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Double or nothing: an interview with Adam and Simon Yates

Just 21 years old, the Yates twins have decided to make the step to the World Tour level after a successful 2013 season, in which Simon won the world title on the track, two stages in the Tour de l‘Avenir and one in the Tour of Britain, while Adam finished second overall in the Avenir, the first British rider to do so in more than 30 years. In September, they announced their transfer to Orica-GreenEdge, a decision which surprised many, because Sky was also very interested in signing them.

What will follow now? The pre-season team camp, some hard training, and of course, their debut in the pro peloton, next February. Even if they are very young, don’t be surprised if Adam and Simon Yates will have some strong results in 2014, as we’re talking about two of the most talented neo-pros in the World Tour. This being said, I invite you to know them better.

Question Adam Yates Simon Yates
Why did you choose cycling? It started out just a bit of fun at the Velodrome in Manchester, just messing around and having a laugh and once we got hooked, we couldn’t stop going. After a few years we started up on the road and we haven’t looked back! I loved riding my bike from an early age, but I never did any competitive racing. My Dad, a keen cyclist himself, went to watch some friends race on the velodrome in Manchester and me and my brother Adam went with him. It looked like great fun and we both wanted a go! I booked a session a few weeks later and haven’t looked back since.
What’s the best advice you’ve received? Never really had a certain piece of advice that really sticks out or that I could say was the “best advice”. Over the years, growing up, you meet some real characters who give you hints and tips here and there, pointing you in the right direction, but ultimately I try to do my own thing or what I feel is best for me. My parents always give the best advice. One that has stuck with me throughout my short career is, “Always go to the line, never give up”, which came from my Dad!
Is there a rider you admire? It’s got to be Joaquim Rodriquez; when I first started getting serious with cycling and watching it on TV, I can remember watching a stage of Tirreno-Adriatico a few years ago and one of the stages finished on a steep climb which he won in emphatic style. Ever since then I’ve wanted to win races like that and turn myself into that style of rider. My favorite rider is Joaquim Rodriquez. I would love to develop into a similar type of ride! Also, being British, I can’t forget Bradley Wiggins, the first British winner of the Tour de France, so he is a huge inspiration.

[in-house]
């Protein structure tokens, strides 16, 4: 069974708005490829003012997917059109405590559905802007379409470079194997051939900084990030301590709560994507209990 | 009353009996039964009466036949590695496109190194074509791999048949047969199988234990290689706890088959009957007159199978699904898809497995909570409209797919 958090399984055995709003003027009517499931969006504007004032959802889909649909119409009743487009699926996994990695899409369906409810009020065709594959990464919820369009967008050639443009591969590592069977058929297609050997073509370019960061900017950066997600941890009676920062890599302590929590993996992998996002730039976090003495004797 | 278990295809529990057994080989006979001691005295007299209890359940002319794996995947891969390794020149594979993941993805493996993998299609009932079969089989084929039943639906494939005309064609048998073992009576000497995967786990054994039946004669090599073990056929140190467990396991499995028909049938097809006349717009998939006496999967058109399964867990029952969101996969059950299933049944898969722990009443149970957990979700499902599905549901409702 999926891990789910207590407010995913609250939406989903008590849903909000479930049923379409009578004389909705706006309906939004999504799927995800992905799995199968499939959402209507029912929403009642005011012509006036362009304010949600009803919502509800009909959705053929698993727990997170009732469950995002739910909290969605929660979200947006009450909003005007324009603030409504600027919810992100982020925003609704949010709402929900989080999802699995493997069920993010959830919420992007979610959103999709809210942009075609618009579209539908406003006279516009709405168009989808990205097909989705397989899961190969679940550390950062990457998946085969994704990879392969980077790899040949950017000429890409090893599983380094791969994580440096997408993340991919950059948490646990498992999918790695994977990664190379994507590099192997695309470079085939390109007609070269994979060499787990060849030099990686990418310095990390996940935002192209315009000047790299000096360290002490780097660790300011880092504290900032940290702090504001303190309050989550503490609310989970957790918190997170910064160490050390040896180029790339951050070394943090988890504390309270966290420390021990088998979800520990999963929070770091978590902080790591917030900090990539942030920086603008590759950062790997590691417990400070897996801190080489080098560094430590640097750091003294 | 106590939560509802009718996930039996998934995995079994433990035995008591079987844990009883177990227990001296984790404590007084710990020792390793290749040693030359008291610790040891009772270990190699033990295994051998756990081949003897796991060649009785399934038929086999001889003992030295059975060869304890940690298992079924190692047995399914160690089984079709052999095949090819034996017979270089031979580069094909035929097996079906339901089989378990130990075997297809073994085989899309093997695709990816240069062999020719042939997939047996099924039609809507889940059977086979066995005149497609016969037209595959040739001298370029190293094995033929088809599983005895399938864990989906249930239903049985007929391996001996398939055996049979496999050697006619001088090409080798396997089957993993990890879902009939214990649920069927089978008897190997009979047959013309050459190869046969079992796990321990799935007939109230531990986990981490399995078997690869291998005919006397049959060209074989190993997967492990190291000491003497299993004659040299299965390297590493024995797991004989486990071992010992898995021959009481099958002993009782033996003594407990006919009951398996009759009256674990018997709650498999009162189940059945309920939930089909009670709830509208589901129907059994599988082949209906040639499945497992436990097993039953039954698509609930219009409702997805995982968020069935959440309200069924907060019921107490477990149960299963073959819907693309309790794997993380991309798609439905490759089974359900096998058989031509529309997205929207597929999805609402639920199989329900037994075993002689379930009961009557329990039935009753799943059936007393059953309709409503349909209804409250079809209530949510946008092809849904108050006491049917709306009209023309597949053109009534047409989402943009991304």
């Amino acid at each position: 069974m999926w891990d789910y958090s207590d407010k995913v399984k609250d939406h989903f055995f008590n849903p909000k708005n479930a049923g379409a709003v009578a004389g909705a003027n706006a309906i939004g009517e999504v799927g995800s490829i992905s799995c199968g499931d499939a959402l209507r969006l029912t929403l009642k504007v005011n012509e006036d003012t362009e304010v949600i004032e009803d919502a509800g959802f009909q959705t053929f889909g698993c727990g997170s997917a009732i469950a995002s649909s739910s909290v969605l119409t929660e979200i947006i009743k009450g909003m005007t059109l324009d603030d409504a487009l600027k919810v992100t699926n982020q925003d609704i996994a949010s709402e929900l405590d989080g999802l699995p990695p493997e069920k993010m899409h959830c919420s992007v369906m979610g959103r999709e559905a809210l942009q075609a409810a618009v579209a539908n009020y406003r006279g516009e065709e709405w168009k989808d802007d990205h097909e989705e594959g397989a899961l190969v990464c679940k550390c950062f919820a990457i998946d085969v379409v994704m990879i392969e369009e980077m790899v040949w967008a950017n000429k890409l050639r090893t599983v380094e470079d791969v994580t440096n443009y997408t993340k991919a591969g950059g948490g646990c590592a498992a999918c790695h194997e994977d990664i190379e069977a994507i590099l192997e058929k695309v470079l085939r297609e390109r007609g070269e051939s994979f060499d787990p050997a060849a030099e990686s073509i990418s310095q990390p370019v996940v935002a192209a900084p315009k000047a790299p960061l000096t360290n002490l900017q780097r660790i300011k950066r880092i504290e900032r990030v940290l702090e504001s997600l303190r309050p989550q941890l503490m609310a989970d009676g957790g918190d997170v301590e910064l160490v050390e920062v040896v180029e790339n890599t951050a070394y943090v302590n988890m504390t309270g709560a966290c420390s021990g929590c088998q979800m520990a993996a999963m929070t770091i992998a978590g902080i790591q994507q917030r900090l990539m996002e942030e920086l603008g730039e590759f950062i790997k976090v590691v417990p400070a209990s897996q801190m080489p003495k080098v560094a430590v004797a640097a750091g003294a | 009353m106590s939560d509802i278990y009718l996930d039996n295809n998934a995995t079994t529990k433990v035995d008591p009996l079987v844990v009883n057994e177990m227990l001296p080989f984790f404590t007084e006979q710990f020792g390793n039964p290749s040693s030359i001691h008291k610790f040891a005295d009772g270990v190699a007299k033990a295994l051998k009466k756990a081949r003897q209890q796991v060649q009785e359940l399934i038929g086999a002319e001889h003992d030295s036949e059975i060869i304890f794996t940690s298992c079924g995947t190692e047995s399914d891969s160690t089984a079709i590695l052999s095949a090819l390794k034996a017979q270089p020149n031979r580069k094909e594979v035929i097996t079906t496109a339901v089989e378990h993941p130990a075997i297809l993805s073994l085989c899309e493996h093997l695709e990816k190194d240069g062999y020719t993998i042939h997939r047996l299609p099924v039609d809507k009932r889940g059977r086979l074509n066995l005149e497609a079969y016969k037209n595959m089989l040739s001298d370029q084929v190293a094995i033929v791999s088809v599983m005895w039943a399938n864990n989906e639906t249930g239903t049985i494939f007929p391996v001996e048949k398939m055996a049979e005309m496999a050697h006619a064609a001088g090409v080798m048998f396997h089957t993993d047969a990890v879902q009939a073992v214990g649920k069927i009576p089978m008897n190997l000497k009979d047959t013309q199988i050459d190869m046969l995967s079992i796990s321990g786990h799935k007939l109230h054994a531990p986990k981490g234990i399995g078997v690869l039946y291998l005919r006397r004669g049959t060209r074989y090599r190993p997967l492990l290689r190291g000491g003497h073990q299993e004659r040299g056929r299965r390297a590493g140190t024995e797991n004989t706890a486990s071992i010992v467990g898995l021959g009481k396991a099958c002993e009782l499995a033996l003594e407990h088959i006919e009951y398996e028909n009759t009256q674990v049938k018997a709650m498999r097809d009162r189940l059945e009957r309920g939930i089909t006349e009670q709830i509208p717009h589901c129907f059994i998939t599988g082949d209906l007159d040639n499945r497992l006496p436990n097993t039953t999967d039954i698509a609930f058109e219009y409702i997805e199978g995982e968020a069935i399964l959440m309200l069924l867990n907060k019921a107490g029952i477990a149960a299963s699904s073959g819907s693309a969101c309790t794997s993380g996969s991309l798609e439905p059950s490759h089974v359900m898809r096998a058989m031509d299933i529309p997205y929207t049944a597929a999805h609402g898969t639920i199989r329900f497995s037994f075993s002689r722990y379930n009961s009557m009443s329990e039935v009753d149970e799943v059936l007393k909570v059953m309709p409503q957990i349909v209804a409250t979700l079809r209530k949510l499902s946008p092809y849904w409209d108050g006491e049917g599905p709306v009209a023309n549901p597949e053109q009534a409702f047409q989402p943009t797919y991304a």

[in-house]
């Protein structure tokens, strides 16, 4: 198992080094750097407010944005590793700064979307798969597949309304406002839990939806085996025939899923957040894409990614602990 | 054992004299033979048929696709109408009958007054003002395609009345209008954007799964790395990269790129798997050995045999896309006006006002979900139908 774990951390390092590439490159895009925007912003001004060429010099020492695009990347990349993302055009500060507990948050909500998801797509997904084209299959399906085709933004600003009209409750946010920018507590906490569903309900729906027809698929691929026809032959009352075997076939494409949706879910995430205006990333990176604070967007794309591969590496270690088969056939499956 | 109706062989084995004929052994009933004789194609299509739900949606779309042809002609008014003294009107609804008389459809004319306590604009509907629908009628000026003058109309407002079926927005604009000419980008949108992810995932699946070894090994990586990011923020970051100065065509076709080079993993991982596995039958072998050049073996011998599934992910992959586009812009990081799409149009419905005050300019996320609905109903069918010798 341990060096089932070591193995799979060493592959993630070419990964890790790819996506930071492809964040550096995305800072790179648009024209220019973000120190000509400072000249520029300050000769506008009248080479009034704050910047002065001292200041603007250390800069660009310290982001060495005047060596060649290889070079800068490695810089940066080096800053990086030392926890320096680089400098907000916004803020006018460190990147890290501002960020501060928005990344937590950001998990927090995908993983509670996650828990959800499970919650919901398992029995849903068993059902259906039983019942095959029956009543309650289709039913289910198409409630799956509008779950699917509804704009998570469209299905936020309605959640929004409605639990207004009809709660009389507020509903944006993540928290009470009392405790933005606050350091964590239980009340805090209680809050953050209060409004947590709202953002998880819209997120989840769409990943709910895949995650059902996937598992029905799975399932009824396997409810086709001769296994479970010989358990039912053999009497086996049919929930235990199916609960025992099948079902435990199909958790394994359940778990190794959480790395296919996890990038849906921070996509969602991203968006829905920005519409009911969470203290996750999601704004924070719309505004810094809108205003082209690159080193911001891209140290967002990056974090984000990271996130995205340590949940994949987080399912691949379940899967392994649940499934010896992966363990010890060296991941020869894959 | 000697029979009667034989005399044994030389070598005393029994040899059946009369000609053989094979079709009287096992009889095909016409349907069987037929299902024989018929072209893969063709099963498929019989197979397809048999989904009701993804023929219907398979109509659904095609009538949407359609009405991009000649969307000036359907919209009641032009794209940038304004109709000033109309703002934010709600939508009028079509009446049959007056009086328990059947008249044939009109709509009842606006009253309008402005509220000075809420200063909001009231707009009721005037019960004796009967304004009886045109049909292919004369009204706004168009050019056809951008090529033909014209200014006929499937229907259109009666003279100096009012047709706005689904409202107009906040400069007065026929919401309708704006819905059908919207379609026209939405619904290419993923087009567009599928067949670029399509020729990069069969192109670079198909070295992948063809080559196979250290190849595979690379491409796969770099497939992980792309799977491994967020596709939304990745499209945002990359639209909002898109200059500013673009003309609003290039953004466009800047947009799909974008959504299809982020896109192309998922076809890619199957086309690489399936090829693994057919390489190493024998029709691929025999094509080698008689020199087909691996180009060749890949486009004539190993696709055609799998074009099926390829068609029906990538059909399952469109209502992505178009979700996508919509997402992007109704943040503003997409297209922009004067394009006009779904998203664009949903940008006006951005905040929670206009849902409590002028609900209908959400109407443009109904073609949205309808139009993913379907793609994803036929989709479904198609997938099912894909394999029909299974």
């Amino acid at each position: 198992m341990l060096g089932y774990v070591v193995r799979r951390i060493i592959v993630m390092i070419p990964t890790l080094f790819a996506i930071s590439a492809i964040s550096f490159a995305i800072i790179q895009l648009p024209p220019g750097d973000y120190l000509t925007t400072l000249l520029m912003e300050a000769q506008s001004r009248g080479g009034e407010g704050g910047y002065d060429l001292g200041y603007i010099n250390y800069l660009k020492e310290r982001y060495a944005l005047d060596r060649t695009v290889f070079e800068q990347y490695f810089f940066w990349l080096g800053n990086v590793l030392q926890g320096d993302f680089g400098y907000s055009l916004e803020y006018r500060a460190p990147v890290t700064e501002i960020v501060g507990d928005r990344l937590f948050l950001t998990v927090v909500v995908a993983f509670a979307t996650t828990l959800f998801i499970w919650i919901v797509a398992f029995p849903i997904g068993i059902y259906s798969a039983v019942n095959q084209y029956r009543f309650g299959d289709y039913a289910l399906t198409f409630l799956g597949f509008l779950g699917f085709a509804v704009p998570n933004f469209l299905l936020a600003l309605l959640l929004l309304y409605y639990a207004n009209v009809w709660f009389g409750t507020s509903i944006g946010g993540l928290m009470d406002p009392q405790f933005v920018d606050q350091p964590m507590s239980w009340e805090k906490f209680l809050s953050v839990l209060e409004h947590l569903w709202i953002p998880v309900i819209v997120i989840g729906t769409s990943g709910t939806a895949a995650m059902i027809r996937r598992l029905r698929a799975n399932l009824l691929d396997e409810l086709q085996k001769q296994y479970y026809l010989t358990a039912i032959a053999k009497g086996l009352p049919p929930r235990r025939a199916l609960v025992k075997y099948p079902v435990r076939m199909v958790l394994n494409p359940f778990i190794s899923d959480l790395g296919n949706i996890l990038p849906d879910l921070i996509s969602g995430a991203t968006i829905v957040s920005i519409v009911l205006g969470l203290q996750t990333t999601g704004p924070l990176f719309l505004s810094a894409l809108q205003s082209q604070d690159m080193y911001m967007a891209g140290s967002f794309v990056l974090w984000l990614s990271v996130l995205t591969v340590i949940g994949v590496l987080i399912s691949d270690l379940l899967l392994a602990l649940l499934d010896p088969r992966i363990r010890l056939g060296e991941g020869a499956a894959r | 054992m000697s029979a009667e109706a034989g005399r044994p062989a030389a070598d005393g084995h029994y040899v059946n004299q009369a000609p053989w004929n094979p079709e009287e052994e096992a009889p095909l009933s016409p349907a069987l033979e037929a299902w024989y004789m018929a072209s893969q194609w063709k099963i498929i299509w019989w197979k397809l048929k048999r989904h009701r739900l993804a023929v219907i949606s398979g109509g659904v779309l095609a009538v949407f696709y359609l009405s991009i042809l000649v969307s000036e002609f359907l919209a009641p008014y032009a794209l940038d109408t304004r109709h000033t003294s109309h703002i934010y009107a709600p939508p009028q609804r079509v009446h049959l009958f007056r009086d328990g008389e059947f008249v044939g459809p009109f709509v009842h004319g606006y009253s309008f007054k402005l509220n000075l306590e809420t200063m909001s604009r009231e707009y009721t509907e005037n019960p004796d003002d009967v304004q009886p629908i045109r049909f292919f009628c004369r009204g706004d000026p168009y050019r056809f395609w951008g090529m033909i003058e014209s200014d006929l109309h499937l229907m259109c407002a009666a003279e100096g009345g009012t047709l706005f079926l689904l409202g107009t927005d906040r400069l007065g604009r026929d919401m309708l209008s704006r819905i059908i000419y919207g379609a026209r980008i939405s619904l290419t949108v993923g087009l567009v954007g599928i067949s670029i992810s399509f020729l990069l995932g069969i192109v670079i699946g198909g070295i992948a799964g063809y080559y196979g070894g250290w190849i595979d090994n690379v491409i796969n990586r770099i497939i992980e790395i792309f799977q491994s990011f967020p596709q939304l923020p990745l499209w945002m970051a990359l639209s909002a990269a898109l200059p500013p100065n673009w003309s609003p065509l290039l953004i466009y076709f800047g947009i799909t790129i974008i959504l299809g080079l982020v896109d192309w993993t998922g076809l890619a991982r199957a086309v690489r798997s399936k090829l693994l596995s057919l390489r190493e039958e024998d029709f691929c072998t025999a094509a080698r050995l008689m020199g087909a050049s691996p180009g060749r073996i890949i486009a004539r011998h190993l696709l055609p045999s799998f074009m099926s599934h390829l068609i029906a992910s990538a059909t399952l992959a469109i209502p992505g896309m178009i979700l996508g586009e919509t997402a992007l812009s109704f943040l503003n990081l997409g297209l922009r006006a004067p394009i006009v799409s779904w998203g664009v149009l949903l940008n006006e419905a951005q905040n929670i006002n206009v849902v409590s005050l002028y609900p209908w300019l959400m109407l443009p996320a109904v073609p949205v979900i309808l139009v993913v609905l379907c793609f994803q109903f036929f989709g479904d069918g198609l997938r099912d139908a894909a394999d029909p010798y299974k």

What races would you like to win as a pro? At the moment I don’t have any real goals, just have to find my place in the peloton before I can state any ambitions, but in the future I would like to have a go at some of the classics like Liège–Bastogne–Liège, Flèche Wallonne or Il Lombardia, and once I have improved as a rider then I can try to target a Grand Tour, but as I said, it’s a long way to go before I can start thinking about winning races like that. I would love to do well in the Ardennes Classics and I think every rider dreams of riding the Tour de France! Hopefully after a few years developing in the pro ranks I will find the races which suit me, and hopefully I can gain the experience and trust of my teammates to be able to target these race.
What are your main strengths? Definitely the climbs. I’m a small rider, around 58-59 kg, so the hillier terrain comes a bit more naturally. I’m not too bad at the steeper ones, but generally I prefer the long steady climbs. My weakness would be the crosswinds, even though I’m still fairly strong on the flat, the fighting for position and maneuvering yourself through the bunch can be a bit difficult. I would describe myself as a punchy climber, with only having a small build I don’t weigh that much, but because I have a background in track racing I am quite quick.
Do you have any superstitions? Not really. No, you make your own luck.
Most important result so far? I’ve had some decent top 10s this year in big races, but for U23 riders the big goal is the Tour de l’Avenir, so I would have to say my 2nd overall in Tour de l’Avenir is my biggest result so far. It was the one big result to really get my name out and show everyone what I can do when I have some form. I’ve been strong in other races, but either had back luck with crashes or got sick the week beforehand, but at l’Avenir everything just came together on the day. My world title on the track is probably my biggest result to date, I grew up wanting to be worlds points race champion, so it’s a dream come true! Then again, my Tour of Britain stage win is also a huge result!
Being identical twins, when one of you has a good or bad day on the road, does this has an influence on the other? Nothing really changes, this year when we raced whoever was strongest got the go ahead to be leader if the course suited us and at the end of the day it’s all about just putting the effort in and trying our best to win, so if that means one of us has a bad day we can help each other out then it wouldn’t be a problem. An example would be stage four of l’Avenir, which finished on the Col de Madeleine. Simon wasn’t feeling great, so he protected me from the wind the whole stage and I managed to come away 3rd and then a few days later his form returned and I helped him with two stages. Not really, being a bike rider you have to be able to adapt to different situations on the road whilst racing, so although I would like him to do a good ride, it doesn’t influence me otherwise.

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